After my hike in the summer of 2008, I came home with hurt feet. I healed them by walking around town barefoot. Because it was my shoes that injured me, I started doing research into what it was my shoes had done to me so that I could be sure I didn't choose shoes like that again.
I found a lot of stuff out there about how bad shoes are for your feet. One good web site I found was The Society for Barefoot Living. They had a lot of articles in there about some of the design flaws built into shoes, things like toe spring and inflexible soles. I learned there were even some doctors out there who believed that shoes caused a lot of foot injuries.
The shoes that had injured me had felt like they were very rigid and that they forced my toes to be in an unnatural upward-pointing angle. I tried everything while I was on the trail to negate the problem. I had insoles for just my heels and insteps, hoping that that would erase the difference toward the toes. It didn't work. Eventually it felt like the bones at the base of my toes were crunching right into the ground and that the long bones in the middle of my feet were starting to break. It actually felt like they were flexing oddly and there were shooting pains that would double me over in pain as I walked. So I had to go home.
With my new knowledge about the evils of shoes, before I hiked in 2009, I went to the shoe store and asked the guy to find me some flexible shoes. I didn't want motion control or a rigid sole. I wanted cushioning because after 25 miles the ground really hurts and roads feel especially painful, but I still wanted to feel the rocks and things on the trail. I also needed them to be wide enough for my toes. Nothing should interfere with my toes.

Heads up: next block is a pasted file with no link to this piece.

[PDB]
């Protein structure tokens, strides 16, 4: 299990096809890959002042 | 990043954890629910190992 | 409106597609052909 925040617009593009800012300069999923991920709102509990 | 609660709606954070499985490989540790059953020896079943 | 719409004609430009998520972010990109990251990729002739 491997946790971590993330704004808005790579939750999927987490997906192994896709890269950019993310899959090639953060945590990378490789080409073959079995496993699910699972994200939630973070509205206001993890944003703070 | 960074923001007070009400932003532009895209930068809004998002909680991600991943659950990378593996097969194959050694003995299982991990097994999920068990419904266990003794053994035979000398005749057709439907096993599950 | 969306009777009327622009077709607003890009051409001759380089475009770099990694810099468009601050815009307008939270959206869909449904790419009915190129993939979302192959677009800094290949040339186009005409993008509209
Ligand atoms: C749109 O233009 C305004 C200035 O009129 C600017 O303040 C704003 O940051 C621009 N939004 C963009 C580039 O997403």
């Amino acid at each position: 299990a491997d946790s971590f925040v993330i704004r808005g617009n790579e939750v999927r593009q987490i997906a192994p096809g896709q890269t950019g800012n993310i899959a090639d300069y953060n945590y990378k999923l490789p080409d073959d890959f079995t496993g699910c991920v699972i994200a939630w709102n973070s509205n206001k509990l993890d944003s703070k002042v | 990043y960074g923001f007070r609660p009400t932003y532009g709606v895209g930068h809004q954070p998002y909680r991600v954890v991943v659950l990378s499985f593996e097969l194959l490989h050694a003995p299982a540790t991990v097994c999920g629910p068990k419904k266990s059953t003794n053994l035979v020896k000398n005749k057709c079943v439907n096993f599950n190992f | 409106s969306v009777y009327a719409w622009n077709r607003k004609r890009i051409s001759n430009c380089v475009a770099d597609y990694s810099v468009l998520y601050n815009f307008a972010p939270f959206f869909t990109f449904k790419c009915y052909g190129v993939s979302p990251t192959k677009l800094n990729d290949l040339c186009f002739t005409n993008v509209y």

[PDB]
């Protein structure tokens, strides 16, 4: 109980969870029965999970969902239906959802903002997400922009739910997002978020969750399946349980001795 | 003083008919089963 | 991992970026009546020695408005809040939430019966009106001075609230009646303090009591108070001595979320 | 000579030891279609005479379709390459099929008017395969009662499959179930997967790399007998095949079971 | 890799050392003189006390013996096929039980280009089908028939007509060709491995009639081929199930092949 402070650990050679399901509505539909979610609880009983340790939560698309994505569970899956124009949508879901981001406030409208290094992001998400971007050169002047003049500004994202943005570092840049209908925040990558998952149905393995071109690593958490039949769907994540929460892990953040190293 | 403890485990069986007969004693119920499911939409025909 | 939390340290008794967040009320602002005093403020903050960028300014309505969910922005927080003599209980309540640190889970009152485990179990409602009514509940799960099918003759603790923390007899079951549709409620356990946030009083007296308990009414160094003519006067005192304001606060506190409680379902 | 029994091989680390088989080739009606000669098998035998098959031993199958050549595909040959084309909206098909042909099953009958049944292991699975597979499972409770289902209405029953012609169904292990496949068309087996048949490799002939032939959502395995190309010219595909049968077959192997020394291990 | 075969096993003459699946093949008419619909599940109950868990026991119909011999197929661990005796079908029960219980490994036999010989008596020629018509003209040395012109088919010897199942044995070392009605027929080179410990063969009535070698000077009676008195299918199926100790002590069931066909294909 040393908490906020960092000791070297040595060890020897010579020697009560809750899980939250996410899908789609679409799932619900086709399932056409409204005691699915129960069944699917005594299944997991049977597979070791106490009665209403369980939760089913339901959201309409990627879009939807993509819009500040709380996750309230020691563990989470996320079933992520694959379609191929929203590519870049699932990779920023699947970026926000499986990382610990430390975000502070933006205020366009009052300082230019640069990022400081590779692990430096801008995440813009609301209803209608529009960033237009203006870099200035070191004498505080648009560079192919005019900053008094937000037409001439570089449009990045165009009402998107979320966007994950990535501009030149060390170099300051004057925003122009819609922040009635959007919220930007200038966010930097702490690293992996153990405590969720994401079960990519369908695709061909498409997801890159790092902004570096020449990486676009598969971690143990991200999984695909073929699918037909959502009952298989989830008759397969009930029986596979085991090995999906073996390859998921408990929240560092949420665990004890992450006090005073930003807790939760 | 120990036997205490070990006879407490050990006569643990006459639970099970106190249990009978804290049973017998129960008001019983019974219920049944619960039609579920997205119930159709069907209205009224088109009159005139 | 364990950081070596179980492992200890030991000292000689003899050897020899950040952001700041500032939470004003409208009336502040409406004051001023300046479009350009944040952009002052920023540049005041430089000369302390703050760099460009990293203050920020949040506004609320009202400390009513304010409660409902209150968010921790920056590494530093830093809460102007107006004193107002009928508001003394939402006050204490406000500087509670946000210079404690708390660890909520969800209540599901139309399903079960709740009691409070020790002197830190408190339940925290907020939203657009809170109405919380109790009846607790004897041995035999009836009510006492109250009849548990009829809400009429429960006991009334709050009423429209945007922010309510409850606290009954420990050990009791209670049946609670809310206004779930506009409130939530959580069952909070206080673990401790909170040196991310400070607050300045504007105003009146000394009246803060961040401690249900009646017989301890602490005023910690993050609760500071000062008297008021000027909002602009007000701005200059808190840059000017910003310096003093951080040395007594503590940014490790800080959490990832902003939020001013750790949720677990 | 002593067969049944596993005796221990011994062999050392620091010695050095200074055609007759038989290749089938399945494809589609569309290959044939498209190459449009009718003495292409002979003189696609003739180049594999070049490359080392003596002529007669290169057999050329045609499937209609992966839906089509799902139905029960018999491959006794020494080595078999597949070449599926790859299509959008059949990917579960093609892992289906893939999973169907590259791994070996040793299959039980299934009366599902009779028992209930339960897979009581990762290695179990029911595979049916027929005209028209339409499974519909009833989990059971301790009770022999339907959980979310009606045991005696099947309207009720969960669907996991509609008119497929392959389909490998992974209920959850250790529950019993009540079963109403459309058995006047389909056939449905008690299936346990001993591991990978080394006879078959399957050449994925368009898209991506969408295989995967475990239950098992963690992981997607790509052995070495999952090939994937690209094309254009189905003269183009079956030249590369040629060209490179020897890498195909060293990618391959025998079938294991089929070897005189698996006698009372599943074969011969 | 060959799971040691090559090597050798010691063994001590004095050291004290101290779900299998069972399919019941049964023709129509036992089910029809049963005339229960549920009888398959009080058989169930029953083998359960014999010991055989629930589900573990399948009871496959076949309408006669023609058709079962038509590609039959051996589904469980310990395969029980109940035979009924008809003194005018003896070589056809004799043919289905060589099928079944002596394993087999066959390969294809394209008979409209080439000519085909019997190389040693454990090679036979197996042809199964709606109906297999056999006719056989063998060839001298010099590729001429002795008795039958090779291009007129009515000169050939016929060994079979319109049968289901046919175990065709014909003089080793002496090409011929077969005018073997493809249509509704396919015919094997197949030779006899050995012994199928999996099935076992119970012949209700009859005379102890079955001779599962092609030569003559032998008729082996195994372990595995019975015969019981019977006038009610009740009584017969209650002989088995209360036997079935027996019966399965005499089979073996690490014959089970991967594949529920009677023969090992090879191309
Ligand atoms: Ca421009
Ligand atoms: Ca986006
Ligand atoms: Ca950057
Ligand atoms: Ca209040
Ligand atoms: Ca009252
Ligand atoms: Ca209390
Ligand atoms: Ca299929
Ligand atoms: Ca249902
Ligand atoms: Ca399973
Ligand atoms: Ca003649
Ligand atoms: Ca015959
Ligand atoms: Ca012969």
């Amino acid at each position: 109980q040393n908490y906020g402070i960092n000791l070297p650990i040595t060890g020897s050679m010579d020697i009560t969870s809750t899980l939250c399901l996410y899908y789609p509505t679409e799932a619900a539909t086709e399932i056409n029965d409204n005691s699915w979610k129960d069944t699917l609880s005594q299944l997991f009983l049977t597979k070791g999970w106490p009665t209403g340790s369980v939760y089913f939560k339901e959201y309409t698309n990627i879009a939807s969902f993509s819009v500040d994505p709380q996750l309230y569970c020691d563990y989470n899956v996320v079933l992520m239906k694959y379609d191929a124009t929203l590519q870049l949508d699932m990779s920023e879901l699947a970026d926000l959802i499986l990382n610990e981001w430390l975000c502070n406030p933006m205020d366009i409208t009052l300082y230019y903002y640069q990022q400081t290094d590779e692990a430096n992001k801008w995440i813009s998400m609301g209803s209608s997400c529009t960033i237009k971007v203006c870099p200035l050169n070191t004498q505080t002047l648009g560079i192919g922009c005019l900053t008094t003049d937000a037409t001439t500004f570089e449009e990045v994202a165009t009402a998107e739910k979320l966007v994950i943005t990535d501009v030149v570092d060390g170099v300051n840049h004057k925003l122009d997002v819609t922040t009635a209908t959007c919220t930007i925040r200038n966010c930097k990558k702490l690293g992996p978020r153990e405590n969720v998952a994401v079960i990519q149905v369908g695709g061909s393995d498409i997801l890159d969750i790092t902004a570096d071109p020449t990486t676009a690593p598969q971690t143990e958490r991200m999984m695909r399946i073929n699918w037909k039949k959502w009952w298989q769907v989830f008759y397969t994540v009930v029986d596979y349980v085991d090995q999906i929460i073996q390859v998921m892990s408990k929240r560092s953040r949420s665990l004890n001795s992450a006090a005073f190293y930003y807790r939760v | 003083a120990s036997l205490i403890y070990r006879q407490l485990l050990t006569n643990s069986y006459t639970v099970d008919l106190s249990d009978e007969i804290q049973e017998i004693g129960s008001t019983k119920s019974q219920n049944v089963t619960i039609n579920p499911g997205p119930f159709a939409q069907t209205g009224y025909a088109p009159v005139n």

The shoes I got turned out to be pretty good. Yet I still ended up with foot injuries. I think this time they were due to the fact that since my feet are pretty wide with toes nearly at an even length, I have to buy shoes several sizes too big in order to get them long enough to put my littlest toes at the widest part of the shoe. That means that where the shoe curves inward, it hits the bone under my big toe. I have a sesamoid injury there now.
I did manage to find some 4E width shoes in Washington with just 250 miles of trail left to go, but I wore them with slippery socks the first day out and managed to twist the sesamoid area really hard. I never recovered after that. I still feel a lot of pain.
The treatment for sesamoiditis is to keep the foot on an even plane. Always flat or have the big toe even pointed downward a bit. In other words, the typical toes-upward shape of shoes, even of shoes not as extreme as the ones that sent me home in 2008, has the power to injure me yet again.
Recently the news has been full of barefoot running articles. Seems that barefoot runners have decided that shoes are hurting them just like I figured out from my hikes. They've been trying all kinds of creative things in order to have functional shoes that don't cause problems. One long-distance runner likes to cut off the heels of his running shoes. I've seen a movie of it but it goes by so fast and they don't show a close-up so I can't see how he did it. He also describes it in his blog, but no pictures. I took a stab at it and found out my shoes were full of some kind of slippery silicone liquid and sticky, blobby green gel.
Being a long-distance backpacker, I'm pretty understanding of making your own gear. Long distance backpackers have had to do that since regular manufacturers can't or won't make things light enough. I made some of my own gear and found that some of my gear ideas were superior to anything found at REI. So make my own shoes? Why not?
Since I returned from hiking and found I had few shoes in my closet, I've been adding new shoes, choosing the flattest ones possible. Now all of a sudden, I can't tolerate shoes with any heel anymore. Maybe a half inch is the most I can stand. I've been wearing cheap aqua socks as I try to do a little jogging to get in shape. I really like them but they are too hot. Recently I cut off the uppers of my aqua socks and turned them into huarache sandals, following the lacing instructions from Barefoot Ted. I think these will work well. Maybe I can even hike in them.
I do hope that the whole barefoot running thing will catch on and that the shoe makers will start making more choices. I really need wide, minimal yet protective hiking shoes if I'm going to be able to keep going. If I can't find them, I'm going to have to figure out how to make my own.